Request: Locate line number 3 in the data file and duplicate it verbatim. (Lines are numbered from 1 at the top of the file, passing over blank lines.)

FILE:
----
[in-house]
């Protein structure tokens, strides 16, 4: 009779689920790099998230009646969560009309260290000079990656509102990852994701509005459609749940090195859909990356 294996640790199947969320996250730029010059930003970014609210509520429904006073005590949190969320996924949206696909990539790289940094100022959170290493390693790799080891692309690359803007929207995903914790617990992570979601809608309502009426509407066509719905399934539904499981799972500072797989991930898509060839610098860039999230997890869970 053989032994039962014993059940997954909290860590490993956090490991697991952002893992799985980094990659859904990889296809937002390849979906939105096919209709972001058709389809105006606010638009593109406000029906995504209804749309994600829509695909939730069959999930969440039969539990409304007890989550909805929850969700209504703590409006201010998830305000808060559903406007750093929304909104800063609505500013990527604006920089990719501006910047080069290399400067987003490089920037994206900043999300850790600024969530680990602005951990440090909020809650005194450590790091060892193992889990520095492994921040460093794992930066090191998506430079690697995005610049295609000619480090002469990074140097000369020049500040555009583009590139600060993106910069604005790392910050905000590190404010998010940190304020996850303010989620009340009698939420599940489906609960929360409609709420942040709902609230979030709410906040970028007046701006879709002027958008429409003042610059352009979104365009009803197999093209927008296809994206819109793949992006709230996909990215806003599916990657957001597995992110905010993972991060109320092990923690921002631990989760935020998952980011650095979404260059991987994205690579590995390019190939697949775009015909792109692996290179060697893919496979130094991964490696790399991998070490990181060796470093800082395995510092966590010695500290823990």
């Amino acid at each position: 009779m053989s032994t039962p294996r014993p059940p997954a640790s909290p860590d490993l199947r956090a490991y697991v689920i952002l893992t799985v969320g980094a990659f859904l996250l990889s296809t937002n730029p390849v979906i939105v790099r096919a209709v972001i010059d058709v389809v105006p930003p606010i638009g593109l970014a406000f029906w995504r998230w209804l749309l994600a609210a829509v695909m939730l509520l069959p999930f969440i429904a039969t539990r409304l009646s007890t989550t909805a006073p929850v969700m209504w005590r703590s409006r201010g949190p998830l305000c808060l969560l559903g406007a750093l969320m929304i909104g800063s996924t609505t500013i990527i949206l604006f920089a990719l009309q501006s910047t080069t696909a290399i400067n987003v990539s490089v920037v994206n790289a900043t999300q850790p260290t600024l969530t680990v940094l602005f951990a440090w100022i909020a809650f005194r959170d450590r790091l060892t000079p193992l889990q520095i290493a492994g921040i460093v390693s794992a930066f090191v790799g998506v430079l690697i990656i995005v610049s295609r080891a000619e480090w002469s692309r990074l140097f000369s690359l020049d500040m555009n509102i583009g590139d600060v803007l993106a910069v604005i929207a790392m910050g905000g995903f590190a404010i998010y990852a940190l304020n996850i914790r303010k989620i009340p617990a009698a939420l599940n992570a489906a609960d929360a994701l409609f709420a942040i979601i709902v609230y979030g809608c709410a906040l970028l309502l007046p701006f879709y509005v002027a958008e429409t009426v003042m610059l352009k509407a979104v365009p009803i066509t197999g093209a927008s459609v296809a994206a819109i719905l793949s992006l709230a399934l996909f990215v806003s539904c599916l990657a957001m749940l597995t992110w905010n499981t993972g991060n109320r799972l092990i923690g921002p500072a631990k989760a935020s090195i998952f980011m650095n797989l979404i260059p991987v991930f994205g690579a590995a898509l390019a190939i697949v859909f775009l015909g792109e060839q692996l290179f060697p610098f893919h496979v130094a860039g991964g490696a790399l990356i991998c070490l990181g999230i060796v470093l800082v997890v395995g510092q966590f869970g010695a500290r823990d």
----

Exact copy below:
């Amino acid at each position: 009779m053989s032994t039962p294996r014993p059940p997954a640790s909290p860590d490993l199947r956090a490991y697991v689920i952002l893992t799985v969320g980094a990659f859904l996250l990889s296809t937002n730029p390849v979906i939105v790099r096919a209709v972001i010059d058709v389809v105006p930003p606010i638009g593109l970014a406000f029906w995504r998230w209804l749309l994600a609210a829509v695909m939730l509520l069959p999930f969440i429904a039969t539990r409304l009646s007890t989550t909805a006073p929850v969700m209504w005590r703590s409006r201010g949190p998830l305000c808060l969560l559903g406007a750093l969320m929304i909104g800063s996924t609505t500013i990527i949206l604006f920089a990719l009309q501006s910047t080069t696909a290399i400067n987003v990539s490089v920037v994206n790289a900043t999300q850790p260290t600024l969530t680990v940094l602005f951990a440090w100022i909020a809650f005194r959170d450590r790091l060892t000079p193992l889990q520095i290493a492994g921040i460093v390693s794992a930066f090191v790799g998506v430079l690697i990656i995005v610049s295609r080891a000619e480090w002469s692309r990074l140097f000369s690359l020049d500040m555009n509102i583009g590139d600060v803007l993106a910069v604005i929207a790392m910050g905000g995903f590190a404010i998010y990852a940190l304020n996850i914790r303010k989620i009340p617990a009698a939420l599940n992570a489906a609960d929360a994701l409609f709420a942040i979601i709902v609230y979030g809608c709410a906040l970028l309502l007046p701006f879709y509005v002027a958008e429409t009426v003042m610059l352009k509407a979104v365009p009803i066509t197999g093209a927008s459609v296809a994206a819109i719905l793949s992006l709230a399934l996909f990215v806003s539904c599916l990657a957001m749940l597995t992110w905010n499981t993972g991060n109320r799972l092990i923690g921002p500072a631990k989760a935020s090195i998952f980011m650095n797989l979404i260059p991987v991930f994205g690579a590995a898509l390019a190939i697949v859909f775009l015909g792109e060839q692996l290179f060697p610098f893919h496979v130094a860039g991964g490696a790399l990356i991998c070490l990181g999230i060796v470093l800082v997890v395995g510092q966590f869970g010695a500290r823990d």